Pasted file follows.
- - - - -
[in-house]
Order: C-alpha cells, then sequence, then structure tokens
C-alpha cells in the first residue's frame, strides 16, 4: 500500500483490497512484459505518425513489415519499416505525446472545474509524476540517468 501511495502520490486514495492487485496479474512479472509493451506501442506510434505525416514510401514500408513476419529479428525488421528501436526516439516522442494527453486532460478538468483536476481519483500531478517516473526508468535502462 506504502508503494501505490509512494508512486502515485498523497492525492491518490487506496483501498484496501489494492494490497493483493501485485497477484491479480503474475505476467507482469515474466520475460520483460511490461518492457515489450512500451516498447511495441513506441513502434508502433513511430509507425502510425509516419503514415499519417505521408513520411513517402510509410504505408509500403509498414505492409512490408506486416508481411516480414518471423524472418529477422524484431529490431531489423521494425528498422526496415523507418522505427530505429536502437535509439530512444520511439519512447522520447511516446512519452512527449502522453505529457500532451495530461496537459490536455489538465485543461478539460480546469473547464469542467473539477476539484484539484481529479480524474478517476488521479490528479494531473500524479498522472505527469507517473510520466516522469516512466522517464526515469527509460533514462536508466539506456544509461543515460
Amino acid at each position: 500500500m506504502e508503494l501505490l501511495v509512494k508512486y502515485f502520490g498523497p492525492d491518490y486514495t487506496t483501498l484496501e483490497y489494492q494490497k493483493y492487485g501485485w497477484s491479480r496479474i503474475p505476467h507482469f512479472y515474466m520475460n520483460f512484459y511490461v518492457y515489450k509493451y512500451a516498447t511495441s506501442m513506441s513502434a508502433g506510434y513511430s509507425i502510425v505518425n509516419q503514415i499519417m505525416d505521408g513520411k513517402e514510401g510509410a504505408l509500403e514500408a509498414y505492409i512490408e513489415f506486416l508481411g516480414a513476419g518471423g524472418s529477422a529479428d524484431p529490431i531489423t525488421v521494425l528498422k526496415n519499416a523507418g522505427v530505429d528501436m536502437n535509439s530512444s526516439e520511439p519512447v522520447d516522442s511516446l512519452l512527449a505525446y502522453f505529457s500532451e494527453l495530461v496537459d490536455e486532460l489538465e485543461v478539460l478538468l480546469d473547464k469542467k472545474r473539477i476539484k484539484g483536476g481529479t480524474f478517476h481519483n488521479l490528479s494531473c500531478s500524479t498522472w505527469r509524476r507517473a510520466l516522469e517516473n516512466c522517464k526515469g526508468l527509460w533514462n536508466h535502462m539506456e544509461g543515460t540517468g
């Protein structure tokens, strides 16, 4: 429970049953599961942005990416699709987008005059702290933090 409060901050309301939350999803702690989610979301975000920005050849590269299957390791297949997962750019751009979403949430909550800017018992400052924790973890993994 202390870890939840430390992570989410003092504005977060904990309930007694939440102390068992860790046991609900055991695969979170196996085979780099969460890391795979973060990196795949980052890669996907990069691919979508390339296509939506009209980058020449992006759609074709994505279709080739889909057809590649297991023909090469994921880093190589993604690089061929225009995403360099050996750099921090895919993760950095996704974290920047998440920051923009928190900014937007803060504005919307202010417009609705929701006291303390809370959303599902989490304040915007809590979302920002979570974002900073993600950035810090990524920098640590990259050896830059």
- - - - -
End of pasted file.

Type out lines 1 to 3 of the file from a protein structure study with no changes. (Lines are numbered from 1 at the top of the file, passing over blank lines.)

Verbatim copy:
[in-house]
Order: C-alpha cells, then sequence, then structure tokens
C-alpha cells in the first residue's frame, strides 16, 4: 500500500483490497512484459505518425513489415519499416505525446472545474509524476540517468 501511495502520490486514495492487485496479474512479472509493451506501442506510434505525416514510401514500408513476419529479428525488421528501436526516439516522442494527453486532460478538468483536476481519483500531478517516473526508468535502462 506504502508503494501505490509512494508512486502515485498523497492525492491518490487506496483501498484496501489494492494490497493483493501485485497477484491479480503474475505476467507482469515474466520475460520483460511490461518492457515489450512500451516498447511495441513506441513502434508502433513511430509507425502510425509516419503514415499519417505521408513520411513517402510509410504505408509500403509498414505492409512490408506486416508481411516480414518471423524472418529477422524484431529490431531489423521494425528498422526496415523507418522505427530505429536502437535509439530512444520511439519512447522520447511516446512519452512527449502522453505529457500532451495530461496537459490536455489538465485543461478539460480546469473547464469542467473539477476539484484539484481529479480524474478517476488521479490528479494531473500524479498522472505527469507517473510520466516522469516512466522517464526515469527509460533514462536508466539506456544509461543515460